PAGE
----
Before every new season, hockey fans start mentally separating teams into castes. The ones that could win a Stanley Cup. The ones that won't win anything. The ones for which it isn't love or hate -- just indifference.
The St. Louis Blues were in that "could win" category before the previous season. Then they plummeted to "absolutely can't win" by midseason. And then they won.
"The league is structured now that if you're one of the 16 teams participating in the tournament, you have a chance to win the Stanley Cup," GM Doug Armstrong told me during a training camp visit to St. Louis. "The Kings won it from the eighth spot. Nashville made it from seventh to the finals. So the parity is there. You just need things to happen along the way to reach your ultimate goal."
Which is to say that the annual Stanley Cup Contender Tiers presented here aren't necessarily the teams' lots in life. These tiers don't account for injuries, trades, hirings and/or firings -- or a rookie goaltender playing his way into Calder, Vezina and Conn Smythe consideration to resurrect a moribund team.
Here are the current groupings in the 2019-20 championship tiers:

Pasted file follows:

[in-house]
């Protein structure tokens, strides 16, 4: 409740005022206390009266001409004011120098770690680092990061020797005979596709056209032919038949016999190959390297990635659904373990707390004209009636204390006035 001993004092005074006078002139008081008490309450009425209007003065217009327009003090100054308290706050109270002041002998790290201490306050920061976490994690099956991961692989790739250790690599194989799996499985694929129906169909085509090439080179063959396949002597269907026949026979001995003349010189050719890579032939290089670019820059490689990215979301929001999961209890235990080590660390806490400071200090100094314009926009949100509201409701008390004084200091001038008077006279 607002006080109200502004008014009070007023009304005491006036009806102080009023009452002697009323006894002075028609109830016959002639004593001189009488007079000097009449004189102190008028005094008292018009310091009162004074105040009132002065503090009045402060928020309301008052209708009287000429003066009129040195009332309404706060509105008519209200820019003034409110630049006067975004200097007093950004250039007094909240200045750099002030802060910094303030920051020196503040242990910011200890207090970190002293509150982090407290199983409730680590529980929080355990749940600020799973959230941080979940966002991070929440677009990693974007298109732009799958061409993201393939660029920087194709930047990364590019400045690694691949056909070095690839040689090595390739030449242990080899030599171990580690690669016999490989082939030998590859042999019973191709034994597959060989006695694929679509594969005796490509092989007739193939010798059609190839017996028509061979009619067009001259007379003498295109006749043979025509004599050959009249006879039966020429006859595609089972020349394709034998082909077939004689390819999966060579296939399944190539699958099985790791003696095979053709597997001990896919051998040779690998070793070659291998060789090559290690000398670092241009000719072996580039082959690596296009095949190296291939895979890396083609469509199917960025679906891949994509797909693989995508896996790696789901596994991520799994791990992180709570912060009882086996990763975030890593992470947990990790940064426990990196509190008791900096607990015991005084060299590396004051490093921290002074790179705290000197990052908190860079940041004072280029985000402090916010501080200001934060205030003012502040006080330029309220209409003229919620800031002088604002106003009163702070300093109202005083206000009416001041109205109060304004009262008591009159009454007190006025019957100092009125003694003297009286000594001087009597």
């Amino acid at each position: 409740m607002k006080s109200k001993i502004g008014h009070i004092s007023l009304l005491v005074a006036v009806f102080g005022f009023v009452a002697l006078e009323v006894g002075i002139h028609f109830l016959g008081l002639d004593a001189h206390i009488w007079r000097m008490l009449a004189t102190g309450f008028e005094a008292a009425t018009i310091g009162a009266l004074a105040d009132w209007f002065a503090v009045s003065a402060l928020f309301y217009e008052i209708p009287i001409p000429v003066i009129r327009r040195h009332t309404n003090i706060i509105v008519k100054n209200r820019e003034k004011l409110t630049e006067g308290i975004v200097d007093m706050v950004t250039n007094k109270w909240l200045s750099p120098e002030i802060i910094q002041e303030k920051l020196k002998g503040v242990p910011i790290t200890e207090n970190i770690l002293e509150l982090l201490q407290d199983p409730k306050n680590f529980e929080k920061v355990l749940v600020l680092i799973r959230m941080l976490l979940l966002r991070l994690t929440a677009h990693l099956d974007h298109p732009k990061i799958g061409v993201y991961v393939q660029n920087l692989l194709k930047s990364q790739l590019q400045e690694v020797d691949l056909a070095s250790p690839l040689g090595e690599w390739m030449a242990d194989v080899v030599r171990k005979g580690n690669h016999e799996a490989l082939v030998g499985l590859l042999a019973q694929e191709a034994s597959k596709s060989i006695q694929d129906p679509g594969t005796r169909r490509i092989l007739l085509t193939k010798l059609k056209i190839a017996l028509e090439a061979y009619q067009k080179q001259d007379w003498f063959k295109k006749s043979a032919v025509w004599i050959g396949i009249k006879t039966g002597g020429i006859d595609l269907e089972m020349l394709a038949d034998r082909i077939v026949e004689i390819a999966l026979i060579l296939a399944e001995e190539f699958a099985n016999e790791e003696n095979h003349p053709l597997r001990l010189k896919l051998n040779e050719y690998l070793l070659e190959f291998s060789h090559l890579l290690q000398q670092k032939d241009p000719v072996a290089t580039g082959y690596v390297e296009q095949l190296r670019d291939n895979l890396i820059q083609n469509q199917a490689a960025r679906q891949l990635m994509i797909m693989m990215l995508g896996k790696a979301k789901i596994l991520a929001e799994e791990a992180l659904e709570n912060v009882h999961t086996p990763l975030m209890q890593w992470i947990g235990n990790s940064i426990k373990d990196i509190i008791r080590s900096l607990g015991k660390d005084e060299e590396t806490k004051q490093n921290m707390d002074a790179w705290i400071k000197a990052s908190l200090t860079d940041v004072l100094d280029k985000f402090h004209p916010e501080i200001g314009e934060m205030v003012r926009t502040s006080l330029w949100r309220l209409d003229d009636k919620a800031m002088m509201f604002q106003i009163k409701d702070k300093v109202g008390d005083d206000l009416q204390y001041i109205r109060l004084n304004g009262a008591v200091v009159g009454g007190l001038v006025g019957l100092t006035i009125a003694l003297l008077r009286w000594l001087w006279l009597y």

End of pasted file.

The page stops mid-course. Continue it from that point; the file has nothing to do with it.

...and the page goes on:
These are three teams that can taste the Stanley Cup -- or at least whatever they decide to put inside the Stanley Cup after winning it, like breakfast cereal or a puppy.
Despite last season's first-round disaster, the Lightning were a 128-point juggernaut in the regular season. The Vegas Golden Knights were great too, a 54.66 expected goals percentage team (No. 3 in the NHL), and the only thing at Vegas' games that's better than their forward group is that wacky pregame thing they do with the Medieval Times understudy fighting on-ice projections.
The Leafs have bolstered their blue line with Tyson Barrieand have a trinity of offensive players who cost more than the gross national product of some island nations. But it's starting to seem like this edition of the Buds has reached the same divergent paths as other potential champions in their history: One road leads to the Cup, and the other road leads to an unending parade of migraines about "what went wrong" that is compounded by the team's cap crunch. There's no Cup at the end of that road.